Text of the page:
my adopted/foster child is never satisfied. what can I do?

Caleb was never satisfied, it didn’t matter what his parents did for him. They took him to Chuck-E-Cheese on Friday night, just because, not for a special event. After they left, he asked, “What are we doing tomorrow?” It happened every time, whether it was an amusement park, a golf game with dad, or simply getting to choose a toy at the store. Caleb always wanted more.

Does you child want more after you give and give? Does it seem like your child is never satisfied?

This issue can be adoption/foster related, but it can also happen with children who don’t come from scarcity, neglectful or abusive backgrounds.

With foster and adopted children, they may have had a life of poverty or neglect before they came to you. Their insatiable need stems from not having anything, and wanting to fill a void that they feel will be there forever. But this desire for more can last much longer than we might anticipate. Well, all behaviors in hurting kids last longer than the parent anticipates, you can read more about that here.

Sometimes this unsatisfied feeling happens with kids who have typical upbringings. I was a nanny for a family who had four kids (not adopted) when we lived in Phoenix, and when we moved to Colorado, they sent their two youngest to stay with us for a week. We did so much with those two, had a ton of fun, spent lots of money, but when we were leaving a water park one of the kids asked from the backseat, “What are we doing next?” ARRGGHHHH! What do you mean, what are we doing next? We just had ice cream and went to a water park. The day before that had been spent at a park and doing who knows what else to keep them occupied and happy.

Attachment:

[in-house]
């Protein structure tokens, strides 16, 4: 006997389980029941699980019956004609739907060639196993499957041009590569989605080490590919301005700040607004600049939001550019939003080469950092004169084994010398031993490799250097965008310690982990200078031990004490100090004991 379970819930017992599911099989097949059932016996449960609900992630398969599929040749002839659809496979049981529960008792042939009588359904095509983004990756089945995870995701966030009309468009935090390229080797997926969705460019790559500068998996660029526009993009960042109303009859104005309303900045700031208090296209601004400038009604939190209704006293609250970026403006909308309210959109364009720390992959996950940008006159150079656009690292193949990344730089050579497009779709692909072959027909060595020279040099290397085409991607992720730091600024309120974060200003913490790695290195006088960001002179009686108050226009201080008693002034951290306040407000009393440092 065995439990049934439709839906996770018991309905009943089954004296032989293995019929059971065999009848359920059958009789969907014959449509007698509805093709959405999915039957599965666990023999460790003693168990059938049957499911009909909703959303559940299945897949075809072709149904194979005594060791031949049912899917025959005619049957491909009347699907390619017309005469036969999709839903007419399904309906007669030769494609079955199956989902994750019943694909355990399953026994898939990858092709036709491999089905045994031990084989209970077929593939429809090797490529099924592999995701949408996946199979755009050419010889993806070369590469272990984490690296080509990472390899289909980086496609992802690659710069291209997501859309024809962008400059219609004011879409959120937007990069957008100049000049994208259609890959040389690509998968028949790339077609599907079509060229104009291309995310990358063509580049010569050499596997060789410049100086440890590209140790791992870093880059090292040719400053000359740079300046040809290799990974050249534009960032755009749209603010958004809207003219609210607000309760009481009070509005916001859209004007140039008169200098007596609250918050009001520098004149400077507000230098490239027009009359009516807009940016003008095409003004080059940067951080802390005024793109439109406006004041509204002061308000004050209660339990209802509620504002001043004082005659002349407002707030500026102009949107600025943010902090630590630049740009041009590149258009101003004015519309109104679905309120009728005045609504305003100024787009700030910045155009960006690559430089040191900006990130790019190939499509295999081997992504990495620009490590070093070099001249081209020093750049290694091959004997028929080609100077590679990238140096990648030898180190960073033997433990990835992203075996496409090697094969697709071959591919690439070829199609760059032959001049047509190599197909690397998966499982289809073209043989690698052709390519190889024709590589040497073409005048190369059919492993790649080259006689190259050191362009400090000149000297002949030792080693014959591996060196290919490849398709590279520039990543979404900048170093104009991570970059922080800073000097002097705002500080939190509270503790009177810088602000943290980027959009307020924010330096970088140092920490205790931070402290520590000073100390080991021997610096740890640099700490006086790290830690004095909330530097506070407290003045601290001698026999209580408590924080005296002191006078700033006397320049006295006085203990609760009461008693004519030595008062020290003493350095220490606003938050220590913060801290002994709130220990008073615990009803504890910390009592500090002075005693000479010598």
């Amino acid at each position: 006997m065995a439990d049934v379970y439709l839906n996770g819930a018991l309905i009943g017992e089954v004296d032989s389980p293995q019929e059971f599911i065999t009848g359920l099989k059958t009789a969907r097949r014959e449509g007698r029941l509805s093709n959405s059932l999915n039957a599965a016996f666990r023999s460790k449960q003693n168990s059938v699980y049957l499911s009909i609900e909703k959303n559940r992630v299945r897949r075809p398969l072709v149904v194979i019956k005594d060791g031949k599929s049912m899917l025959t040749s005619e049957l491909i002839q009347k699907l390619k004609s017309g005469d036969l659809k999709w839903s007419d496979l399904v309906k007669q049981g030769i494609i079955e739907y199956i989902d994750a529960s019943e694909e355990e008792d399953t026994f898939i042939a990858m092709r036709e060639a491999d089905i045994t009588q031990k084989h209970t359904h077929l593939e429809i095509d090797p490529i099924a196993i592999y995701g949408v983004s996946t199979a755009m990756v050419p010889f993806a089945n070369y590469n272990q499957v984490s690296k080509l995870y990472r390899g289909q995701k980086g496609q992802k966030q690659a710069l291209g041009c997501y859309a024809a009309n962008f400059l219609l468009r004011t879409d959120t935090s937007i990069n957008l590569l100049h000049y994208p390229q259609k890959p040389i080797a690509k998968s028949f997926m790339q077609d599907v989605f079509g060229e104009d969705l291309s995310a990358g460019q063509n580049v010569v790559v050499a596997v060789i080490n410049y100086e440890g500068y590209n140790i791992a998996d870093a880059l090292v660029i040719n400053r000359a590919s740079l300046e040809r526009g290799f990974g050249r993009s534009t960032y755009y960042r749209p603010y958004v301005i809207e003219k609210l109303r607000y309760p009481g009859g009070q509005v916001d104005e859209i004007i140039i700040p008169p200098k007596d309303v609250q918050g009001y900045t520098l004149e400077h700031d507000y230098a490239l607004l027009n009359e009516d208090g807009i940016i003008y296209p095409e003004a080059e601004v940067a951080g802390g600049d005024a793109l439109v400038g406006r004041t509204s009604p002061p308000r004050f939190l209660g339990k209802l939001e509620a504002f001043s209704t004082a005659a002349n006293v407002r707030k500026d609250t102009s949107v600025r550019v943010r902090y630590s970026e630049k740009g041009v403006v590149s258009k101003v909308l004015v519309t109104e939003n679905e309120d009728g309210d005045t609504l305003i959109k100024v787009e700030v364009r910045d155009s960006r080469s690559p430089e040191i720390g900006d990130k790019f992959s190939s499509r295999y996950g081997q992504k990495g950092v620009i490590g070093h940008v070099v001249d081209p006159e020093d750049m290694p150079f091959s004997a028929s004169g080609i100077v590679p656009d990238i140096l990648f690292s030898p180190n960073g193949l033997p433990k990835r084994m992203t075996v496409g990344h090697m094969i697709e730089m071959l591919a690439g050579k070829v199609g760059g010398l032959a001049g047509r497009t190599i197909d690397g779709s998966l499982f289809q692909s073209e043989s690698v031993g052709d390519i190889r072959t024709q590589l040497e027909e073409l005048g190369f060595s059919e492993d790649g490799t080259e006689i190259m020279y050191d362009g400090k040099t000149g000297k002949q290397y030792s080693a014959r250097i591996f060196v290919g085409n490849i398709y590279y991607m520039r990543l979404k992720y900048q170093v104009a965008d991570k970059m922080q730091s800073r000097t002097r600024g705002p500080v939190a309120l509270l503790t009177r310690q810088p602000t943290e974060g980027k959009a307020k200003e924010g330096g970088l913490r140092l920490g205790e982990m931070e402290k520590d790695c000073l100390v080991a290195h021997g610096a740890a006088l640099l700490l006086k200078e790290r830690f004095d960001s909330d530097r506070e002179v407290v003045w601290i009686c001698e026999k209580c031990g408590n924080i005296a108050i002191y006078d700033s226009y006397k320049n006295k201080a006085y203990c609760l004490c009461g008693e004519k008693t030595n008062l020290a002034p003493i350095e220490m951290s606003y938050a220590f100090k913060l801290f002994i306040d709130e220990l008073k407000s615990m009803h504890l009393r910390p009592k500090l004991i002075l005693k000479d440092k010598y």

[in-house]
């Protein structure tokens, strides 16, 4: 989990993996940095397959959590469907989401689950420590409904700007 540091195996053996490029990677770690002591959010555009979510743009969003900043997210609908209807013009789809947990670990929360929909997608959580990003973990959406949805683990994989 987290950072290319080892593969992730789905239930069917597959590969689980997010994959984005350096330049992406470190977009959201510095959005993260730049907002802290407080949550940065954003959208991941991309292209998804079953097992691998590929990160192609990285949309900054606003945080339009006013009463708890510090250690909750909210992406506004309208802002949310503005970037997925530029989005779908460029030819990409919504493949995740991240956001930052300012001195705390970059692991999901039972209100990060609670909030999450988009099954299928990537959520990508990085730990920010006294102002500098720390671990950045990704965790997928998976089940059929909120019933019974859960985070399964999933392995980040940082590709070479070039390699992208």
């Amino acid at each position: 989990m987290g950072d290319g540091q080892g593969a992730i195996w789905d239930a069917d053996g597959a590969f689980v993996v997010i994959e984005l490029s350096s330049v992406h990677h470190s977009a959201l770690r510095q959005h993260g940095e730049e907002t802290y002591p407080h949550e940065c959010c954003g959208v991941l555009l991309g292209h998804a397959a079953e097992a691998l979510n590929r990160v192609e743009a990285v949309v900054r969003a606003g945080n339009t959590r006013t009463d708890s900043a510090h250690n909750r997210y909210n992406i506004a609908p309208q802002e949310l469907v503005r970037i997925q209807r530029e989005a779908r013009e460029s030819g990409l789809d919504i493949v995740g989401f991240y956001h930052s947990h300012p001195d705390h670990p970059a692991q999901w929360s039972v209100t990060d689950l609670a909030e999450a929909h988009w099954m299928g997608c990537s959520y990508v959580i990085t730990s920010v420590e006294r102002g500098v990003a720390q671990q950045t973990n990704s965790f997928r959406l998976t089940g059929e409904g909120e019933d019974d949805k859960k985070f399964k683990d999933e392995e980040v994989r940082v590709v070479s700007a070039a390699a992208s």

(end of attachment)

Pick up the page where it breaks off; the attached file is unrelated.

Kids are kids, and they can manipulate whether they’ve had a traumatic past or not. If a child feels they can get more out of you, why not try? Go for the guzzler.

If your children are wanting more, more, more here are some ideas on what to do:

  • Explain what you’re doing. If you’re going to a movie and that’s all, tell them. “We’ll go to the movie, then we’re going home.” If you state your intentions prior to the event there may be less whining and complaining, and it will save your sanity (for when it can be used up later).
  • Explain money and time. Children have a hard time getting the concept of money, like it’s an unending supply. I don’t mean you should tell them every time money’s tight, we don’t want them to worry, especially if they come from poverty and didn’t know where meals were coming from. However, you can explain that you have a certain amount of money to take everyone out for ice cream and that’s all your going to spend that day. It puts a cap on the superfluous.
  • Review the fun activities you’ve participated in recently. In a happy voice say, “Look at all the fun we’ve had. We went to the lake and had a picnic. I’m so glad we were able to do that together. Some kids don’t get to do that with their families.”

We live in a society that’s constantly trying to please and reward itself, and this is going to trickle down to kids. Even if you don’t indulge yourself, their friends are, and they see it on television. More, more, more. First we need to take a look at our life and see what we’re doing to support this mentality, then we can work through the steps above to help our children be satisfied with what they have.

What about your kids? Do you feel they’re satisfied with what they have? Or are they always asking for more? What do you do to help your children feel appeased?

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